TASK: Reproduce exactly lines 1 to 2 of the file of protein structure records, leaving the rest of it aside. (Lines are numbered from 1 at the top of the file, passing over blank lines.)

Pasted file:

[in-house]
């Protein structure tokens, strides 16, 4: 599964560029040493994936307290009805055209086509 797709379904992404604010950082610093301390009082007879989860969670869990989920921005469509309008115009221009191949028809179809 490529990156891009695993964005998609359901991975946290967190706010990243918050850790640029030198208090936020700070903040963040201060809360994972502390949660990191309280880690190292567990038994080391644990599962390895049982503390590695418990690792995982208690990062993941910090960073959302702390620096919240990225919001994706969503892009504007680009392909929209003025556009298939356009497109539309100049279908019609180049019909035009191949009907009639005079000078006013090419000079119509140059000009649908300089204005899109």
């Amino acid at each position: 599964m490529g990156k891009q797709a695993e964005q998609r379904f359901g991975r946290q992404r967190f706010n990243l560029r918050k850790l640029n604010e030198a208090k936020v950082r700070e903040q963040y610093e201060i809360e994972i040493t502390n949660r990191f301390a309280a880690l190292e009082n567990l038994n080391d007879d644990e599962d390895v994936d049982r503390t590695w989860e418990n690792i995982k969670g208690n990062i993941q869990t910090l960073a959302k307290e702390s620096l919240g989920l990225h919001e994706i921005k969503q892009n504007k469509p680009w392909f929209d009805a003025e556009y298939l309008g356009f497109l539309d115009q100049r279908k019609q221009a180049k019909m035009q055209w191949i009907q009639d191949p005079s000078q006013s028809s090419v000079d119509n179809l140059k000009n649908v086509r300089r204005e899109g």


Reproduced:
[in-house]
């Protein structure tokens, strides 16, 4: 599964560029040493994936307290009805055209086509 797709379904992404604010950082610093301390009082007879989860969670869990989920921005469509309008115009221009191949028809179809 490529990156891009695993964005998609359901991975946290967190706010990243918050850790640029030198208090936020700070903040963040201060809360994972502390949660990191309280880690190292567990038994080391644990599962390895049982503390590695418990690792995982208690990062993941910090960073959302702390620096919240990225919001994706969503892009504007680009392909929209003025556009298939356009497109539309100049279908019609180049019909035009191949009907009639005079000078006013090419000079119509140059000009649908300089204005899109």